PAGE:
FORT MYERS — Lee County is designating $1.9 million to help homeless people find housing.
The funding comes from the U.S. Department of Housing and Urban Development, and it’s specifically targeted to help families. The County said it expects this new funding will help get more than 90 families off the streets and into a place they can call home.
Lee County has been trying to find a solution to the growing homeless camps for months now, and on Tuesday, Assistant County Manager Marc Mora said Commissioners took a big step forward.
"Our commissioners recognize that there is an issue, and have allocated the funds," said Mora.
Those funds will help committed couples or parents with children into hotels, and eventually, into permanent homes.
"Our Commissioners gave us the direction that a priority should be housing families. They’re the most vulnerable, so that’s what we went about doing," said Mora.
But one woman spoke out Tuesday to oppose the plan.
"Did I just hear him say it’s for couples only?” said Jasmine Miller, who said she's been living on the street in Fort Myers.
Miller said she has been waiting on the list to be placed in affordable housing.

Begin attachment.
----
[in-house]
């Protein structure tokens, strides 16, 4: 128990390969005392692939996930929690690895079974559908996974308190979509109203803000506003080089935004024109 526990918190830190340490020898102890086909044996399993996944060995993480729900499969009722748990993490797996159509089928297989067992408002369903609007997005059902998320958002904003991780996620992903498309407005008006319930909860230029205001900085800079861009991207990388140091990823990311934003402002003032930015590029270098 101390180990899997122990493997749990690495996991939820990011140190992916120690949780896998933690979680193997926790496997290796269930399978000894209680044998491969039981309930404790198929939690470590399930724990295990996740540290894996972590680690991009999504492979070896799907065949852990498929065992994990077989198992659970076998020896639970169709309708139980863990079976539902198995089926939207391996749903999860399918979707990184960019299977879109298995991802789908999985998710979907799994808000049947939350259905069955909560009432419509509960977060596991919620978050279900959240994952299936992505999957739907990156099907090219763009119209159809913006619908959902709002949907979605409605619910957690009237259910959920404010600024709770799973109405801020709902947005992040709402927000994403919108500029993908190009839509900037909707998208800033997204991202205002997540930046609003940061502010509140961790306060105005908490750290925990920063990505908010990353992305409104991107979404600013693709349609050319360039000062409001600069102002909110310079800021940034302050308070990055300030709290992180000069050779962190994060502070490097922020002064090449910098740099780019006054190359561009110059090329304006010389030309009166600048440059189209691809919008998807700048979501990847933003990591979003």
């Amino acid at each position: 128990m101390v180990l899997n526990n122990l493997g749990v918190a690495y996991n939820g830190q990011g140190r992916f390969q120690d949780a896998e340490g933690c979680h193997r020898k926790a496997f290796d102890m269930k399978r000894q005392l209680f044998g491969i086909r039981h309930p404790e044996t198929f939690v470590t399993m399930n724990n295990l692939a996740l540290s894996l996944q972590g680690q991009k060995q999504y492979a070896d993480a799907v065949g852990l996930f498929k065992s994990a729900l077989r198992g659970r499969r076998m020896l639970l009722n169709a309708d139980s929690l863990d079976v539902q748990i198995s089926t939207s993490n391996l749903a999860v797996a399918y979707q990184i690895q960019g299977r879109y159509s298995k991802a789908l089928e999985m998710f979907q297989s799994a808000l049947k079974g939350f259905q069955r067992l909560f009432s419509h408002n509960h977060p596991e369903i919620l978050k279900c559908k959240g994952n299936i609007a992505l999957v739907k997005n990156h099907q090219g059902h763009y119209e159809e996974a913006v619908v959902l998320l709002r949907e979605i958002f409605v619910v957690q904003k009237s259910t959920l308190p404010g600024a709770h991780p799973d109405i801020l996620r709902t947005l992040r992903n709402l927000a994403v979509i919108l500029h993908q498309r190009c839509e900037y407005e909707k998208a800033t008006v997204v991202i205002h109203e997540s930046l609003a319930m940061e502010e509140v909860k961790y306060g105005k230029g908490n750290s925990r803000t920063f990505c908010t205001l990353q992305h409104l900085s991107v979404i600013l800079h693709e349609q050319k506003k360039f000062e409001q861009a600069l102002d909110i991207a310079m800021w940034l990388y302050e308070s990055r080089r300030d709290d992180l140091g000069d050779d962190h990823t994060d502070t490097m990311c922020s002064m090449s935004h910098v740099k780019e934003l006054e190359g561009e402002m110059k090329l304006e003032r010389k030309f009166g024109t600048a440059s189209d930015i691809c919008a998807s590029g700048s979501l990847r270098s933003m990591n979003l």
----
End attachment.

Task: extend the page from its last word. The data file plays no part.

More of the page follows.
"It’s just going to be given to families, and that’s very disturbing to me. There are a lot of single women here on the streets in Fort Myers, and these women are suffering," said Miller.
Miller said, being homeless, she worries about her own safety.
"As recently as Friday, I was attacked by someone. I had to really fight him off," said Miller.
But Mora tells us, there are options for people like Miller. The Traige shelter is available, and a new facility is getting ready to open called Cypress Village. It will have more than 90 apartments to house homeless individuals.
"Their planned opening is mid-June late-June, and we’re really excited because that will help us place a lot of those people looking for housing," said Mora.
The County said two different non-profits, the Salvation Army and Centerstone Behavioral Health will be working to implement the new program, called the Family Transition Collaborative. The families in the program were already seeking help through the County’s Continuum of Care.
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